Course Outlines                                                                                                   LH

Unit I: Conception and Dimensions of Development                                      9

  1. Development: Defining the Terrain
  2. Approaches to Development
  3. Post-Development and Alternative Approaches of Development
  4. Rural Development: Issues and Debates

Unit II: International Context of National Development                            18

  1. Early Modernization Theory
  2. Neo-evolutionism and Modernization Theory
  3. Theories of Underdevelopment and World System
  4. Post-Modernization Critiques of Development

Unit III: Political Economy                                                                                    12

  1. Introduction to Political Economy
  2. Development and Globalization
  3. Neo-Liberalism and Capital Economy
  4. Contemporary Political Economy of Nepal

Unit IV: Governance and Development                                                              9

  1. Global Governance
  2. Local Governance and Development
  3. Local Governance in Developing Countries
  4. Opportunities and Challenges of Local Governance in the Federal Context of Nepal

References

  • Berger, Guy (1992). Social Structure and rural development in the Third World. UK: Cambridge University Press
  • Cadman, Tim (2012). Evaluating the quality and legitimacy of global governance: A Theoretical and Analytical. The International Journal of Social Quality, 2(1), 4-23.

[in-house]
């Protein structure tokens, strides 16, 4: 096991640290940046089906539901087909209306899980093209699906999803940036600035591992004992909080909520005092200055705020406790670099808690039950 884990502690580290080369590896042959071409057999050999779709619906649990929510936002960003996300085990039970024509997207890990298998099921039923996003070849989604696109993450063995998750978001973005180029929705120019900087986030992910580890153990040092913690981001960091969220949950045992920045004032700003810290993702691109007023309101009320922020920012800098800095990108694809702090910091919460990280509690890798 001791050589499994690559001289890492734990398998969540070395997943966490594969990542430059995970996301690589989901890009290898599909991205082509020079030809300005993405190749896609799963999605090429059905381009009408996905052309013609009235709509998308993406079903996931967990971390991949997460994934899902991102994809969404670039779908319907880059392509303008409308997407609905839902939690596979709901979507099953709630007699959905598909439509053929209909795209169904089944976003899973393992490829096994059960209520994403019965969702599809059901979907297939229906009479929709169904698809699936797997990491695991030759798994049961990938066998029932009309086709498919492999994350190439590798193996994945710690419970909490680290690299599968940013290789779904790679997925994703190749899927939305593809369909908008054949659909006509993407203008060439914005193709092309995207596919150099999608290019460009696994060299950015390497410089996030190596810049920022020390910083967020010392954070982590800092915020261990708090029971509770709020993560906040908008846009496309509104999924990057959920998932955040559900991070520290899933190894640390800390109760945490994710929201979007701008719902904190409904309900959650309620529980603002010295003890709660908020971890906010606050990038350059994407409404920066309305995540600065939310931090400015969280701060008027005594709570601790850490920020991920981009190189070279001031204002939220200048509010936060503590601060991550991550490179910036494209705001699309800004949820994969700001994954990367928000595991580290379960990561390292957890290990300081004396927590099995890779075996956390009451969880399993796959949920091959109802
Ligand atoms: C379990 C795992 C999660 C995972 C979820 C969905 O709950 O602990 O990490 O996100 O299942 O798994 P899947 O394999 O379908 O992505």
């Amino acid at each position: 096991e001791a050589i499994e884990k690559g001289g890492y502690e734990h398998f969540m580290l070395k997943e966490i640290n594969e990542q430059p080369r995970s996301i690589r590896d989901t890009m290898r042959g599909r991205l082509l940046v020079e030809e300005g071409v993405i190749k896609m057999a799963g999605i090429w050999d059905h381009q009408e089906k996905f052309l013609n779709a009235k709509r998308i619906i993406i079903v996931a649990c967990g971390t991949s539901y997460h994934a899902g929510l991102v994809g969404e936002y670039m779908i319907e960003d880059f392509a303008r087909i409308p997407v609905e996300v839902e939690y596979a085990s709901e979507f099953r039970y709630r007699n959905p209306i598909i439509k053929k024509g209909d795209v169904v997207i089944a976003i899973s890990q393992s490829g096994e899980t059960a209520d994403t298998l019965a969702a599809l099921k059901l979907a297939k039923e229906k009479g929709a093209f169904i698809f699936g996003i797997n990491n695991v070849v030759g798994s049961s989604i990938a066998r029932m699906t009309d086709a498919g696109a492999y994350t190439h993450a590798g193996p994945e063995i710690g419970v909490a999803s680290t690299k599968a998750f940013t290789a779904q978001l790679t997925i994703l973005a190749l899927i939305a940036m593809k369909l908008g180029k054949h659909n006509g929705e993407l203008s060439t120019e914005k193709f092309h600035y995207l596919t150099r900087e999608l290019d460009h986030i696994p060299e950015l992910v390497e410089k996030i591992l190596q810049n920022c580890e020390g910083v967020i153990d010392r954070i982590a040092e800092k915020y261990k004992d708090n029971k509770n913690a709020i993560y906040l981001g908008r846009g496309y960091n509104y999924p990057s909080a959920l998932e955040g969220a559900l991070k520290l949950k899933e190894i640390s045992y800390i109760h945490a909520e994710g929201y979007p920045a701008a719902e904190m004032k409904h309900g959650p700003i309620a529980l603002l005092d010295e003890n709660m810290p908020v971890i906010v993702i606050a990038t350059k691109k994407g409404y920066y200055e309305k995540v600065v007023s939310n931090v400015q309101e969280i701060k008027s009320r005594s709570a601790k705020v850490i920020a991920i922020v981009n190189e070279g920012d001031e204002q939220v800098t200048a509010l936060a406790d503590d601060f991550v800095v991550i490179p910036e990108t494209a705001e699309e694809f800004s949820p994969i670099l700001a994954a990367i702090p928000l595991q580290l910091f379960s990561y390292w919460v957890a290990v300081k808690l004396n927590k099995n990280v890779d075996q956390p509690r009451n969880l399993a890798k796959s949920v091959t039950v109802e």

• Craig, David & Doug Porter (2006). Development beyond neoliberalism? Governance, poverty reduction and political economy. London: Routledge Publishing and Taylor and Francis Group.
  • Desai, V., & Potter, R. B. (2013). The companion to development studies. London: Routledge.
  • Harrison, David (1988). The sociology of modernization and development. London: Routledge Publishing Taylor and Francis Group
  • Herrera, Eduardo Wills (2016). Governance and development: The importance of legitimacy and institutional change. In Georgina M. Gómez & Peter Knorringa (Eds.), Local governance, economic development and institutions (pp. 19-38). UK: Palgrave Macmillan.
  • Kothari, U. (Ed.). (2016). A radical history of development studies: individuals, institutions and ideologies. New Delhi: Zed Books Ltd.
  • Kothari, U., & Minogue, M. (Eds.). (2001). Development theory and practice: Critical perspectives. USA: Macmillan International Higher Education.
  • Parfitt, Trevor (2002). The end of development? Modernity, post-modernity and development. London: Pluto Press
  • Pieterse, J. N. (2010). Development theory. London: Sage.
  • Potter, R., Binns, T., Elliott, J. A., Nel, E., & Smith, D. W. (2017). Geographies of development: An introduction to development studies. London: Routledge
  • Putzel, James (2005). Globalization, liberalization, and prospects for the state.International Political Science Review, 26 (1), 5-16.
  • Rapley, J. (2013). Understanding development: Theory and practice in the third world. UK: Routledge.
  • Rittberge, Volker (Ed.) (2001). Global governance and the united nations system. Japan: United Nations Universities
  • Shah, Anwar & Sana Shah (2006). The new vision of local governance and the evolving roles of local governments. In Anwar Shah (Ed.), Local governance in developing countries (pp. 1-43). Washington: The World Bank.
  • Smith, Tony (1985). Requiem or new agenda for Third World studies? World politics, 37(4), 532-561.
  • Upreti, B. R., Manandhar, P., & Sapkota, M. (2014). Contested Development in Nepal: Experiences and Reflections. S. R. Sharma (Ed.). Department of Development Studies, School of Arts, Kathmadu University and Nepal Centre for Contemporary Research.
  • Willis, Kate (2005). Theories and practices of development. London: Routledge Publishing Taylor & Francis Group